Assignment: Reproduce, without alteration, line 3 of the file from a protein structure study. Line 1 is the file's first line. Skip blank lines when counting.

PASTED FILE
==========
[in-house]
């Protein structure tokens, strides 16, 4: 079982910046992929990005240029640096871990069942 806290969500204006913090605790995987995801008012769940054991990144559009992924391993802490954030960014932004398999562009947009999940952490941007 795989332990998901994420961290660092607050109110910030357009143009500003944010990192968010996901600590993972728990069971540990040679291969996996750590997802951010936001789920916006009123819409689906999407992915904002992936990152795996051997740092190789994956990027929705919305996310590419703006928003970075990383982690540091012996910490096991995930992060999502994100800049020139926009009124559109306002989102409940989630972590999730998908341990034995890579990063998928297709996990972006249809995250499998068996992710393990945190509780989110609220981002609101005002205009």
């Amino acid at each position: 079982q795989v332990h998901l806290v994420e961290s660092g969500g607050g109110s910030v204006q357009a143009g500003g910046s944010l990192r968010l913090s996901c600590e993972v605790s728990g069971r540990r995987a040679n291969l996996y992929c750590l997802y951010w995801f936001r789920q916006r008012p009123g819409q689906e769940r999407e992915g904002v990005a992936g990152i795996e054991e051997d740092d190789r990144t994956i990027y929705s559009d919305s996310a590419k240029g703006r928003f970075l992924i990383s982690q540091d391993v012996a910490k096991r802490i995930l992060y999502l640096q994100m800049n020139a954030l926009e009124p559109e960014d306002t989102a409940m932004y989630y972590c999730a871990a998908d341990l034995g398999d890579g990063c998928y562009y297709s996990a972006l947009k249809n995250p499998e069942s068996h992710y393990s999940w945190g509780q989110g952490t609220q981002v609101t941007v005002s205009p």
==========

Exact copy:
């Amino acid at each position: 079982q795989v332990h998901l806290v994420e961290s660092g969500g607050g109110s910030v204006q357009a143009g500003g910046s944010l990192r968010l913090s996901c600590e993972v605790s728990g069971r540990r995987a040679n291969l996996y992929c750590l997802y951010w995801f936001r789920q916006r008012p009123g819409q689906e769940r999407e992915g904002v990005a992936g990152i795996e054991e051997d740092d190789r990144t994956i990027y929705s559009d919305s996310a590419k240029g703006r928003f970075l992924i990383s982690q540091d391993v012996a910490k096991r802490i995930l992060y999502l640096q994100m800049n020139a954030l926009e009124p559109e960014d306002t989102a409940m932004y989630y972590c999730a871990a998908d341990l034995g398999d890579g990063c998928y562009y297709s996990a972006l947009k249809n995250p499998e069942s068996h992710y393990s999940w945190g509780q989110g952490t609220q981002v609101t941007v005002s205009p």